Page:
Tokyo based Yusuke Shibata’s multi-media work, recently installed at Latitude 53 Visual Culture uses documentation of obsessive drawing to spotlight our consume and throw away culture and the ways that we ignore the beauty and dross of the world around us. Using photography and video to document his creative and destructive efforts allows us to see treasure in the streets and accord it value as such.
James Birkbeck, an Edmonton artist working in multiple creative arenas, repurposes public images of marginalized groups through a most basic and acceptably masculine drawing medium. His portrait woodburnings, exquisitely detailed renderings of gender challenging performers, bring a commonly ignored crafting tool to a contemporary gallery setting.
Explorations of gender construct in society also come to light in Travis McEwen‘s small portraits. Rendered drawings reminiscent of fashion illustrations from the 20’s and designer sketches of both couture and costume are paired with washy vivid watercolour snapshots of anrogeneity. The later work is new since leaving Edmonton for his MFA studies in painting and drawing at Montreal’s Concordia University.
Sean Caulfield and Daniela Schlüter are both faculty members at the University of Alberta and have shown together internationally in the Perceptions of Promise: Biotechnology, Society and Art exhibition seen most recently at the Chelsea Art Museum in New York City. Schlüters’s large mixed media works encorporate painting, drawing, and traditional print practices to offer images for family, genetic, origin and personal history. Textured and layered elements combine with strong colour to bring the work off the wall into the gallery. Sean Caulfield’s renowned print works literally leave the wall as the monolithic woodblocks used to pull prints from stand in for gallery visitors, interacting with bipedal viewers in a not-so whispered conversation about technology, industry, and scientific knowledge: drawing as sculpture, drawing with a blade, drawing as print.
Using the most direct print media possible, Dana Holst draws on a granite slab with an oil crayon to create her never before shown early work, Escort. The large portrait of girlhood on delicate Japanese Gampi tissue is a confrontational form that she takes into much of her later work in print, drawing, and painting. Societal roles of women and girls along, with assumptions made about gender, thread from the early print comments on the duties of domesticity through to more recent works including her girls with guns and examinations of mortality and aging.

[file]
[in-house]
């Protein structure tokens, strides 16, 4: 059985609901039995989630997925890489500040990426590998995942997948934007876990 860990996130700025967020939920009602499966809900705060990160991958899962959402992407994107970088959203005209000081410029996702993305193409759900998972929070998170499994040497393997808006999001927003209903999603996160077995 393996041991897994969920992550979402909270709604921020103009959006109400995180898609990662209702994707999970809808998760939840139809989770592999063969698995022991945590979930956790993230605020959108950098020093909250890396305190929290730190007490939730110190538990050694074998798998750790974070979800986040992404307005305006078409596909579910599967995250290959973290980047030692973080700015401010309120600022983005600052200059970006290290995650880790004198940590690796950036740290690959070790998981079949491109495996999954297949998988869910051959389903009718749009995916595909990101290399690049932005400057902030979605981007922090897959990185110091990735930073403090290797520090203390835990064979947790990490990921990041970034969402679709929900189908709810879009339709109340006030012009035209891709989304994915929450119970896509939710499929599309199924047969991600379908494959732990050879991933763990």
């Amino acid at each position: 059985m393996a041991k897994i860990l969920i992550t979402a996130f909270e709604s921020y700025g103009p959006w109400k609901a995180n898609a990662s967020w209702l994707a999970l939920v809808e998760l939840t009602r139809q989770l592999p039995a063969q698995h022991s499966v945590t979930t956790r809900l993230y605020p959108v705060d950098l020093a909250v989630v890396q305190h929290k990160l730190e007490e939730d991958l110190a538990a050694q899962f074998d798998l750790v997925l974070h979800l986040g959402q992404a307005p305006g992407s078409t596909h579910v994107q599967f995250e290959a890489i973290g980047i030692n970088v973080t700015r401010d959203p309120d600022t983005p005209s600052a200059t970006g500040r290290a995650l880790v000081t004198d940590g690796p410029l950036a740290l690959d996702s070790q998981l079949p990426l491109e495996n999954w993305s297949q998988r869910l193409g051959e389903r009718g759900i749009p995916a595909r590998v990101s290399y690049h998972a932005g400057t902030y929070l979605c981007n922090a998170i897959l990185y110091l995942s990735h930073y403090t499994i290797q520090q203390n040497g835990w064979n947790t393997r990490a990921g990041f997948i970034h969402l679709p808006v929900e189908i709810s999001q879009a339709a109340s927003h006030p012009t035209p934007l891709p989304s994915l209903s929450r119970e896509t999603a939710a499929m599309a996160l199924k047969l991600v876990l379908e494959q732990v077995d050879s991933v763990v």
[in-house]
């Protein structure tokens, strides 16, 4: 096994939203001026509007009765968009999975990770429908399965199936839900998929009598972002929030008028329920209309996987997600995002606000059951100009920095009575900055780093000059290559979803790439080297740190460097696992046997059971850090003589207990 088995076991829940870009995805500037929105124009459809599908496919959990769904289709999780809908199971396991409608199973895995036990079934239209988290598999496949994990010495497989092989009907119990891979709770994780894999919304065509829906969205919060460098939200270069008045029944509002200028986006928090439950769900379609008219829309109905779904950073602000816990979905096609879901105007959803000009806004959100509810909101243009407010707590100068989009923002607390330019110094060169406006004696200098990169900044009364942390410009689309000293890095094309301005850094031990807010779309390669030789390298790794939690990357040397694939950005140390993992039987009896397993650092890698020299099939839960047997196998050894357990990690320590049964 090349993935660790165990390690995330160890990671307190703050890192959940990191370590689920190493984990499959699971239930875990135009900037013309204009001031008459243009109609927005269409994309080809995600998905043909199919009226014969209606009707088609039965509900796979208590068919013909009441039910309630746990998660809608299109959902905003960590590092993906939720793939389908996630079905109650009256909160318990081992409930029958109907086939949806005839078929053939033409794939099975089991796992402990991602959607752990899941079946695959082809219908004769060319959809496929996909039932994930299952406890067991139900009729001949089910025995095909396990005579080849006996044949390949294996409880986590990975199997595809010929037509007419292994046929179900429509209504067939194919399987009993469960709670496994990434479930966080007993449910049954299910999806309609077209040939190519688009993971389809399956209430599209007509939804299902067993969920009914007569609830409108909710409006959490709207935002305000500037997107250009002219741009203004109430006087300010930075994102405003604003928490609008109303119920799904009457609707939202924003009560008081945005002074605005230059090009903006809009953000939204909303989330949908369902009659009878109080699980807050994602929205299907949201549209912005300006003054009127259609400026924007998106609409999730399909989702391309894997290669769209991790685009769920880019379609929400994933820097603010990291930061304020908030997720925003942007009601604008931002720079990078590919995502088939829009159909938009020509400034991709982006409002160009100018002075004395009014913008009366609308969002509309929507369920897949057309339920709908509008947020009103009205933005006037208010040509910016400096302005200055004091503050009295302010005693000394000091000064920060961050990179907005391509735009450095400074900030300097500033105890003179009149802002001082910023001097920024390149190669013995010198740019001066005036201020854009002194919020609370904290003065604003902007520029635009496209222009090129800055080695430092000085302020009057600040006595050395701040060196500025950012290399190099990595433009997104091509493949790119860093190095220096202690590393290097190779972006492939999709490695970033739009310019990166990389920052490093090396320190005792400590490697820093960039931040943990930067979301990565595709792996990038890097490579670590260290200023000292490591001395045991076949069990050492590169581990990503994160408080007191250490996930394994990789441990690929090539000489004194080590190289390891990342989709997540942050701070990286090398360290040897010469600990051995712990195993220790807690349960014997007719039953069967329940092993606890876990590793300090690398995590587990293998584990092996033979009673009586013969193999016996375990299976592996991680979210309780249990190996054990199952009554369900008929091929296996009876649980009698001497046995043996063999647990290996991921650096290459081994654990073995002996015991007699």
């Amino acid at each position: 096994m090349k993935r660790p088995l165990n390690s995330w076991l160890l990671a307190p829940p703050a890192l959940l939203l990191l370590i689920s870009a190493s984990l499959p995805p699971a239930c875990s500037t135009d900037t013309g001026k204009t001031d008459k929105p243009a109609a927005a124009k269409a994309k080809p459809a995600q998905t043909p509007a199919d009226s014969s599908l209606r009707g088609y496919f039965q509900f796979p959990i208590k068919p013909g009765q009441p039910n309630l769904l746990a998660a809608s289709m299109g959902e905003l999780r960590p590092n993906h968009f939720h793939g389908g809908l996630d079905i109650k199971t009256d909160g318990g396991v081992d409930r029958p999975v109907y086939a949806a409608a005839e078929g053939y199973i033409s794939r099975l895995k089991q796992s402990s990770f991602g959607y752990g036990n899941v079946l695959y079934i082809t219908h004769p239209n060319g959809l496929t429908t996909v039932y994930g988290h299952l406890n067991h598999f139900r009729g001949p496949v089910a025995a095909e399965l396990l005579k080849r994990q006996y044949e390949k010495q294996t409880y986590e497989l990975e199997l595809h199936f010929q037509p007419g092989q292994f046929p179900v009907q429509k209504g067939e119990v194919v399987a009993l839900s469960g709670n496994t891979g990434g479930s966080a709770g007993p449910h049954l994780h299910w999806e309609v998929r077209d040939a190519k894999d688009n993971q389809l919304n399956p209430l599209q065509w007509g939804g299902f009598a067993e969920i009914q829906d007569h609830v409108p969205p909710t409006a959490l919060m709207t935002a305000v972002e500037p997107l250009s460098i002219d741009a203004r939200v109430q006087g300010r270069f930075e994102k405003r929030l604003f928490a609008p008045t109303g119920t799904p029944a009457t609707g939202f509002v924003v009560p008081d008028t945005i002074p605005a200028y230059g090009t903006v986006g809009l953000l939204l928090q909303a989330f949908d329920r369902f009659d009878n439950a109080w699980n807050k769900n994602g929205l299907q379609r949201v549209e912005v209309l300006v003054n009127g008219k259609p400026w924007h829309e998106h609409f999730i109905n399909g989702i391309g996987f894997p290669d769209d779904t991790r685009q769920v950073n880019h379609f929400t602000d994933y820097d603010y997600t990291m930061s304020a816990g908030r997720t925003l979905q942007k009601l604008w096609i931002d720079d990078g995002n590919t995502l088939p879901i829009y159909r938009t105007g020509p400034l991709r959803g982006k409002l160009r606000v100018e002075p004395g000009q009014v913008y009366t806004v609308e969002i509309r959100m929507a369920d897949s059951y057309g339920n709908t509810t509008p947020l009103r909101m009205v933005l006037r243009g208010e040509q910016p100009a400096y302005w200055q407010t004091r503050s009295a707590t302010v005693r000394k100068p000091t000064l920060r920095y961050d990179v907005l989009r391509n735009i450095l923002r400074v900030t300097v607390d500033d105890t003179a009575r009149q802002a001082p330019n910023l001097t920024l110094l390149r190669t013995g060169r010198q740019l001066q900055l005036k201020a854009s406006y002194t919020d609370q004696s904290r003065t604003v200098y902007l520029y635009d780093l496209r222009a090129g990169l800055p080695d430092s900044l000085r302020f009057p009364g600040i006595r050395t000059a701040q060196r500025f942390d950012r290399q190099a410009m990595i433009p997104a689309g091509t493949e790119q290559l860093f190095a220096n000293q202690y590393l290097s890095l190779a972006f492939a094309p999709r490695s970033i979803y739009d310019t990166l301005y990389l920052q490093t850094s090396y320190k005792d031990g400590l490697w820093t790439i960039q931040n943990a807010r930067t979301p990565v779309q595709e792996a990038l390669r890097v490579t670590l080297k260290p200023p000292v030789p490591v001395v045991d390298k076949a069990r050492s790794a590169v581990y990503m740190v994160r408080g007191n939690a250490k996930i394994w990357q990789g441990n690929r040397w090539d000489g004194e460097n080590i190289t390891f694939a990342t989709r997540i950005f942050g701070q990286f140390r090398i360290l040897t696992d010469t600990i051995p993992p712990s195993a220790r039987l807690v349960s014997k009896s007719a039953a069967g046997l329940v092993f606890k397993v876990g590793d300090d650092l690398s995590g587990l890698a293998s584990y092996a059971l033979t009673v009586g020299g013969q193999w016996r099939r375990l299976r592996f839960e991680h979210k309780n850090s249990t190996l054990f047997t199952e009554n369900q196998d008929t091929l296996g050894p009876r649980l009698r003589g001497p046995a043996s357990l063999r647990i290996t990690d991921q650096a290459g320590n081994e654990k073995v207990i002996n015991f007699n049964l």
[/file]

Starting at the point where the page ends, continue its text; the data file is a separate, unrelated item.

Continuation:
Cindy Baker has a reputation for silent performances and raucous fibre work. Baker uses drawing in the form of text set into hooked rugs to assert herself into conversation in a manner both humorous and confrontational. Hundreds of hours spent doing free form rug work result in simple and direct statements that incite both laughter and recoil. Discussion about decorum and proper social behaviour are birthed by traditional craft, with simple line communicating ideas in a cradle of abstracted colour and shape.
Cross stitch, another traditional fibre art, is the laborious form of drawing currently occupying Edmonton’s Richard Boulet. His detailed pieces dealing with identity, mental illness and sexual minority have been shown nationally and are slated for a solo presentation at Toronto’s Textile Museum in November 2012. Almost chaotic loud choices and chaotic text passages pair with domestic spaces and reminiscences of family calendars to enlighten and confuse the viewer simultaneously.
Mark Mullin, a Calgary based artist known nationally for energetic and enigmatic representational abstract painting maintains a vital drawing practice. Reserved and almost delicate at times, Mullin uses fine hatching and bubble elements in conjunction with subtle grounds in creating a thriving space in which his planet/cells float and hum. Painting and drawing become intertwined in Mullin’s work as evidenced in newer oil on canvas works being in featured by Paul Kuhn Gallery at the Toronto International Art Fair in October and at dc3 Art Projects in mid 2013.
Drawing is an immediate and intimate art form that provides the most direct connection between artist’s hand and audience. In an age where artists are using a myriad different media for creation and increasingly working between disciplines, drawing is a commonality. Sketches storyboards zines graphic novels graffiti illustration and end product: drawing is an important aspect of almost all creative endeavor and is a language that is foundational to us all. dc3 Art Projects is thrilled to be able to present a broad overview of drawing as it exists in exciting practices of all types and from all over.